The blowing of the silver trumpets had a very large place in the lives of the children of Israel, and this has an applic­ation to God's people today. Moses was told to make two trumpets of silver. Two is the number symbolic of adequate witness: "In the mouth of two or three witnesses shall every word be established", 2 Cor. 13. 1. Silver is a well-known type of the love of Christ as seen in redemption - the redemp­tion money was of silver, Lev. 27.6. "Of a whole piece", Num. 10. 2, would suggest that there is only one redemption. Hence these two silver trumpets would bear testimony to the claims of the love of Christ as seen in redemption. We hear these two silver trumpets in the New Testament: "What? know ye not that your body is the temple of the Holy Ghost which is in you, which ye have of God, and ye are not your own? For ye are bought with a price: therefore glorify God in your body, and in your spirit, which are God's", 1 Cor. 6. 19-20. The love of Christ as seen in redemption has a claim on our body and our spirit; we cannot therefore say that our bodies are our own - they belong to the Lord and are to be used for His glory.

These notes of silver are heard again as Peter says, "For­asmuch as ye know that ye were not redeemed with corruptible things, as silver and gold,. . . but with the precious blood of Christ", 1 Pet. 1. 18-19. Paul also sounds the notes of these trumpets in connection with the motive power of all true devotion, "For the love of Christ constraineth us; because we thus judge, that if one died for all, then were all dead: and that he died for all, that they which live should not henceforth live unto themselves but unto him which died for them, and rose again", 2 Cor. 5. 14-15.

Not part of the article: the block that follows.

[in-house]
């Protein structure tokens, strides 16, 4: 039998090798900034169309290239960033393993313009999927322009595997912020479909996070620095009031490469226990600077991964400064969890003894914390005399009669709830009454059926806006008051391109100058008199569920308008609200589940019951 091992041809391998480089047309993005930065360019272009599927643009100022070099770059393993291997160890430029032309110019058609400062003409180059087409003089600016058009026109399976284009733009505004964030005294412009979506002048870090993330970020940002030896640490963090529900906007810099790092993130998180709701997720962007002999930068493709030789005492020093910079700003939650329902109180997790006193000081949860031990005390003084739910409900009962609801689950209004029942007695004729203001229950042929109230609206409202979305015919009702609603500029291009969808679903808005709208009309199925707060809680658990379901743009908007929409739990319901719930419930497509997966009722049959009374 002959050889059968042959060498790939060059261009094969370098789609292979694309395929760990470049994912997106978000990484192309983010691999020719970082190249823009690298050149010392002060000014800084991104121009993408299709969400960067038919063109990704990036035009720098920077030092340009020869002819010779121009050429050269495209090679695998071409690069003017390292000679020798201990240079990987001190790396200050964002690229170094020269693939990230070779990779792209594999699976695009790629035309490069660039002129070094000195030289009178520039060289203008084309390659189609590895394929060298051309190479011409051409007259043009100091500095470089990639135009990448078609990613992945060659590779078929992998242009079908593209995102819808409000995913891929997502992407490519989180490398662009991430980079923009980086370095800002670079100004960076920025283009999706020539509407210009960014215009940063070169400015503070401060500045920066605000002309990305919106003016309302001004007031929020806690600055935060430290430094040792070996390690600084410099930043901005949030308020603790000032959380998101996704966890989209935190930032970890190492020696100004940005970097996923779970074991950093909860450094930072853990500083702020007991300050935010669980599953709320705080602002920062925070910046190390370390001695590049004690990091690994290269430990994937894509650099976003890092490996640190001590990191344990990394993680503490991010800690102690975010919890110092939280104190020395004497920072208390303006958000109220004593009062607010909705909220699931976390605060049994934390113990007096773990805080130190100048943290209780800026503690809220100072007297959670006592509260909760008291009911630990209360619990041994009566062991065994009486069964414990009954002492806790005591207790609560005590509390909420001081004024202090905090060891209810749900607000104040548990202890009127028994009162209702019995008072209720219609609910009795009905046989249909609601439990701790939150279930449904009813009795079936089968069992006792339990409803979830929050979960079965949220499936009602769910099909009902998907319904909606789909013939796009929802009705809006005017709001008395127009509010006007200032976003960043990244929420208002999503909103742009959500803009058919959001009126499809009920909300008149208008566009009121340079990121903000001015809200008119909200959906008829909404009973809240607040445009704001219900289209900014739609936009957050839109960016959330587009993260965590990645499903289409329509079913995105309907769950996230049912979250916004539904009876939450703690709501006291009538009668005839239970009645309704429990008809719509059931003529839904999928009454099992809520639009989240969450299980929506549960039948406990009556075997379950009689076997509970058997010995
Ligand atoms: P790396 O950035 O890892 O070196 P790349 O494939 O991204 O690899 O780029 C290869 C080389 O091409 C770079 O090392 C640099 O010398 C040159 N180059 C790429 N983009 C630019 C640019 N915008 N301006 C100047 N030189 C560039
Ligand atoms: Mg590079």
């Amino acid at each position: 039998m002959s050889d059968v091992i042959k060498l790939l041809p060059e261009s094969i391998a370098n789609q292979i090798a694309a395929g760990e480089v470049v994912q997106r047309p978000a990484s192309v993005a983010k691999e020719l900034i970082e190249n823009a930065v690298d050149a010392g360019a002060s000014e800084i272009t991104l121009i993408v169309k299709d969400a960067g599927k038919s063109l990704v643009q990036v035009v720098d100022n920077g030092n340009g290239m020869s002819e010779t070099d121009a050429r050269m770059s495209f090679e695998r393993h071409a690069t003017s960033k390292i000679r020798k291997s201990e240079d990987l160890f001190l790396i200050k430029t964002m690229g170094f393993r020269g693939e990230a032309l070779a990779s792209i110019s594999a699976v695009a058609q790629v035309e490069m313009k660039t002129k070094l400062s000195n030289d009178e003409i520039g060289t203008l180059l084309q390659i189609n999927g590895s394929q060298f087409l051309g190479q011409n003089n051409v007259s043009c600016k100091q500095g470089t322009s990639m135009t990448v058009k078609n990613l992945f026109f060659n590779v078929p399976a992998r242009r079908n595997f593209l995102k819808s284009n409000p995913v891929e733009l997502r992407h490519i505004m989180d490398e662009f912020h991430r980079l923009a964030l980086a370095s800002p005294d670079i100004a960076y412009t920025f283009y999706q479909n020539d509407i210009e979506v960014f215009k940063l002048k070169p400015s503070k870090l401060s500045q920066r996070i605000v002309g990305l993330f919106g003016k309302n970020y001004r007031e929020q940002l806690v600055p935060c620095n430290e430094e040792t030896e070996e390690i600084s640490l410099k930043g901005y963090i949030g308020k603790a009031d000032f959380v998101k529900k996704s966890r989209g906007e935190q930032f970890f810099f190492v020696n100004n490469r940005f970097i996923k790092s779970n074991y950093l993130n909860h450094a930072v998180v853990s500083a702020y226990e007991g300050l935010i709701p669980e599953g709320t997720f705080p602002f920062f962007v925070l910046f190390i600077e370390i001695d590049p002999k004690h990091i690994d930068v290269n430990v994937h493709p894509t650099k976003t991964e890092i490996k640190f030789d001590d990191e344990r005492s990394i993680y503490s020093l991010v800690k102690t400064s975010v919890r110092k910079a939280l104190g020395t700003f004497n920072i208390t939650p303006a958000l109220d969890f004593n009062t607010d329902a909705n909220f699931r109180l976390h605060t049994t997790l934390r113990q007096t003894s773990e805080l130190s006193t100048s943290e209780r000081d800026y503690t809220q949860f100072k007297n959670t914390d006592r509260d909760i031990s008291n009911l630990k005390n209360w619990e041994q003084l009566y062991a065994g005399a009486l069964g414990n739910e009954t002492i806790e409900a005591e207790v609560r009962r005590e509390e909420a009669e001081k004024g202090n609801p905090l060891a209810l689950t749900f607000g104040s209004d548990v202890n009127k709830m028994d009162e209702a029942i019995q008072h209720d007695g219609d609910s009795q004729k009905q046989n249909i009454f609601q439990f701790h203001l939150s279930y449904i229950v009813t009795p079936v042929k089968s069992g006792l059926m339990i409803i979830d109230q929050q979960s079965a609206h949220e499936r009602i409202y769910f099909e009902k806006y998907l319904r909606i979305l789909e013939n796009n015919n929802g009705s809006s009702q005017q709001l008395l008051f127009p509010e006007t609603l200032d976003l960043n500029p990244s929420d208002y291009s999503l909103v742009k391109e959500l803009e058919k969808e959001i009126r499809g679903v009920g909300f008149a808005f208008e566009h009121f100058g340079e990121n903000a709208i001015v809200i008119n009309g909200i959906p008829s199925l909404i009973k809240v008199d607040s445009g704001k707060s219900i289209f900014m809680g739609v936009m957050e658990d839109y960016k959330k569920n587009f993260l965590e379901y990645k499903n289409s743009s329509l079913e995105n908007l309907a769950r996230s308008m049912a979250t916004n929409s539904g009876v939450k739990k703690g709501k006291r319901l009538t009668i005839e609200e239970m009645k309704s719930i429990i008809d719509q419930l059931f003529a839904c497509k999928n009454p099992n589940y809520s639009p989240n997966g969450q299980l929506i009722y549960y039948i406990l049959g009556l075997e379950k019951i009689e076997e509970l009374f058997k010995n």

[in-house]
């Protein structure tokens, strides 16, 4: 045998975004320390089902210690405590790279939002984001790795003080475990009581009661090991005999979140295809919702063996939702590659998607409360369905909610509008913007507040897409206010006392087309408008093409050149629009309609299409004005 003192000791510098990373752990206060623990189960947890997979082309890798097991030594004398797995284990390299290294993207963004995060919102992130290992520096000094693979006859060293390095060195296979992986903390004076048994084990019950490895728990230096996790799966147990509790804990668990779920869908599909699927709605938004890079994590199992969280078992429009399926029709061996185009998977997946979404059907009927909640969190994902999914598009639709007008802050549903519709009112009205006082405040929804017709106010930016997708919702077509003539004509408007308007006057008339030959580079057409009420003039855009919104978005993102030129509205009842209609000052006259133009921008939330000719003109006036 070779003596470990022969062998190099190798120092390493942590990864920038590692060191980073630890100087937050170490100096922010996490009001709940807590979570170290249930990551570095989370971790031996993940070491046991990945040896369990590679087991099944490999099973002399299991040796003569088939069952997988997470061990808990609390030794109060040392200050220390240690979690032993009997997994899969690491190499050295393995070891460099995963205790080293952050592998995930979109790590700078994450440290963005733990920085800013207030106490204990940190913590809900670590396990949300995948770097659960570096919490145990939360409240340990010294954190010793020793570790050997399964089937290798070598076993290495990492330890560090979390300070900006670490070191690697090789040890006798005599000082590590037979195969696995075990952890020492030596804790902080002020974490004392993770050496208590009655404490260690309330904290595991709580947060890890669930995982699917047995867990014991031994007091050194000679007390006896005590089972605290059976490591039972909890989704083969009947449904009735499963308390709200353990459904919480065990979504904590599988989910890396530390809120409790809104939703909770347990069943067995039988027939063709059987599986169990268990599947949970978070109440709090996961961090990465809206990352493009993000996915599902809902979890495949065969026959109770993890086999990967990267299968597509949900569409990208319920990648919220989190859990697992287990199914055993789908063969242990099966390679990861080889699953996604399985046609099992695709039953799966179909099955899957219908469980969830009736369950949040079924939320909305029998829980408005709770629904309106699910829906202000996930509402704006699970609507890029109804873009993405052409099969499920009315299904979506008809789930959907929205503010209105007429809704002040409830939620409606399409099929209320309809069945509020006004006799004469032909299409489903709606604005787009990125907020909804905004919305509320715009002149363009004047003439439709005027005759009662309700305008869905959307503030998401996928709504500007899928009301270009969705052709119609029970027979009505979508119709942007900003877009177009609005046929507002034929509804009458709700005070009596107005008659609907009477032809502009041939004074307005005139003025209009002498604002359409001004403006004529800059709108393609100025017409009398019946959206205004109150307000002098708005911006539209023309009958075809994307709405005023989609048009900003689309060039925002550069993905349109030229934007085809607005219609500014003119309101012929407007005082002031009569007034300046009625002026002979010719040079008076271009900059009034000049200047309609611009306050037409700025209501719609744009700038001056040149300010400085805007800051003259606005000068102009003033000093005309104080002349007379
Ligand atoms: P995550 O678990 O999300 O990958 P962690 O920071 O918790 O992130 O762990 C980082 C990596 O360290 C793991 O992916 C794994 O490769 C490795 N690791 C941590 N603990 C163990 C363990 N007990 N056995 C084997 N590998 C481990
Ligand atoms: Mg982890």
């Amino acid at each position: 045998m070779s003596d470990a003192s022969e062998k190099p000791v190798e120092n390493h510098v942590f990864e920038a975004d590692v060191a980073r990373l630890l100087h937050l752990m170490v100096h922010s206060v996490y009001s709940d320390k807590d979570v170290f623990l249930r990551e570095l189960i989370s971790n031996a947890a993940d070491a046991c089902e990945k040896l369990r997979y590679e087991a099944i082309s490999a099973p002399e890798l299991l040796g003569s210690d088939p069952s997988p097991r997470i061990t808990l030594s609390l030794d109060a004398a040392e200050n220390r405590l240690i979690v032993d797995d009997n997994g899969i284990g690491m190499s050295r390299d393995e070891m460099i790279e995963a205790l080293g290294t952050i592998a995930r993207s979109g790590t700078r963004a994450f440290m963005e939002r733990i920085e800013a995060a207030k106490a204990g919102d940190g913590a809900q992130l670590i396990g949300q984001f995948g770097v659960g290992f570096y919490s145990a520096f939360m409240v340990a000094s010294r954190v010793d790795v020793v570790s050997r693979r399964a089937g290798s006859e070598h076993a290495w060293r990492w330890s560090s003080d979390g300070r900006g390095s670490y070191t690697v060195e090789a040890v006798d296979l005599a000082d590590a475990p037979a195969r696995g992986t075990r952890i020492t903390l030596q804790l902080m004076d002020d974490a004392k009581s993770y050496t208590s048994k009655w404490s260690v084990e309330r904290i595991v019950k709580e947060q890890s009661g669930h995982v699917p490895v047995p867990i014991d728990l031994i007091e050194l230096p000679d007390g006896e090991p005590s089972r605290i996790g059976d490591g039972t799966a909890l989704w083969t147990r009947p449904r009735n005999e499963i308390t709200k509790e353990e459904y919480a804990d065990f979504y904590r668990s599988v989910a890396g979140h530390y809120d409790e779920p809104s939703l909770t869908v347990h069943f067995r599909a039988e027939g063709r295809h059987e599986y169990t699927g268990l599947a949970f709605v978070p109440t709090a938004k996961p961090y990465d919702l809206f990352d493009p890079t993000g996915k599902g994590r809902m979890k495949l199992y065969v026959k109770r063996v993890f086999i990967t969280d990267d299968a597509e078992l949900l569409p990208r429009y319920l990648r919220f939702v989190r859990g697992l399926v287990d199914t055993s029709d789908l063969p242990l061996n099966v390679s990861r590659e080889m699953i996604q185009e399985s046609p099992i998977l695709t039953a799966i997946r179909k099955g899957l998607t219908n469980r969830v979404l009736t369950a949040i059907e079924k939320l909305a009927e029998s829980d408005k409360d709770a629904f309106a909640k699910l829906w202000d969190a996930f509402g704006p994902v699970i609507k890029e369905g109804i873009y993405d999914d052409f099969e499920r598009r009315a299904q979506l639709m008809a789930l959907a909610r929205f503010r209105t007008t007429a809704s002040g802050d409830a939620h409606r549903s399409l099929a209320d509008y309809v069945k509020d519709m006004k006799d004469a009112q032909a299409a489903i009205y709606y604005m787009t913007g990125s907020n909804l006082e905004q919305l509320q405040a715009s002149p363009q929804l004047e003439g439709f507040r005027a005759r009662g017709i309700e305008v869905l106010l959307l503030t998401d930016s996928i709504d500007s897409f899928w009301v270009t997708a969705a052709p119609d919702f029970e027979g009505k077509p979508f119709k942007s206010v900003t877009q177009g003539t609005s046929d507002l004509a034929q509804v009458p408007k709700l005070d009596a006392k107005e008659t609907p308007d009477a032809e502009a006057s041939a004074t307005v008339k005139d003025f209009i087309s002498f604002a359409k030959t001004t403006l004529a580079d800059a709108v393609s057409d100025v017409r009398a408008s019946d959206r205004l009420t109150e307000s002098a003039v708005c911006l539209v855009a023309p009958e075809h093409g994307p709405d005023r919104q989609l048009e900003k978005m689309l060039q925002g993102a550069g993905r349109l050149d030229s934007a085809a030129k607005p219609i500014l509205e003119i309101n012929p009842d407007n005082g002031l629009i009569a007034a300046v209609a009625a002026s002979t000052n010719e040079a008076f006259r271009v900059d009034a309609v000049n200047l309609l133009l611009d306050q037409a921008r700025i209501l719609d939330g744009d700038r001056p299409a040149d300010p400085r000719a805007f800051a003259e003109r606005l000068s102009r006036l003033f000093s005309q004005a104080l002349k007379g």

Thus we see that those who are redeemed belong wholly to God, and are to be absolutely at God's disposal. This great truth is emphasized in Numbers 9, where all the movements and encampments of the children of Israel were governed by the cloud and by the commandment of the Lord. Notwith­standing the prevailing looseness and the desire of many to do as they please, God reserves the right to control our movements and methods today, as He did in Israel's day, for God is a God of order, and happy are they who acknowledge His rights and obey His word.

These silver trumpets stand in close relation to the taber­nacle of the congregation, representing the fellowship unto which we are called. Think of the blessed dignity of this -the fellowship of God's Son Jesus Christ, our Lord. Think too of the solemnity of this, since it is the fellowship of His death. If we remain true to this fellowship, every action and associ­ation will be consistent with the dignity of God's Son, and nothing will be allowed that is inconsistent with His death., and everything of man will be excluded.

These silver trumpets were blown by the priests who were near to God, and who observed the movements of the cloud. Today, all God's people are priests, and if in priestly trim and communion with God, they will be intimate with His mind, and will be able to sound the proper note, 1 Cor. 14. 7-8.

The trumpets were blown on God's behalf for the people to hear in relation to assembling together and journeying, and also on behalf of the people for God to hear in time of war. The place of assembling was at the door of the tabernacle of the congregation, where God had promised to meet with them and to speak to them, Exod. 29. 42-43; the tabernacle would be sanctified by His glory. The trumpets were to be blown on seven occasions. The number seven stands for completeness, and these seven occasions represent movements which call for spiritual exercises and discernment. These occasions cover the complete life of a believer, and will be considered in the following article.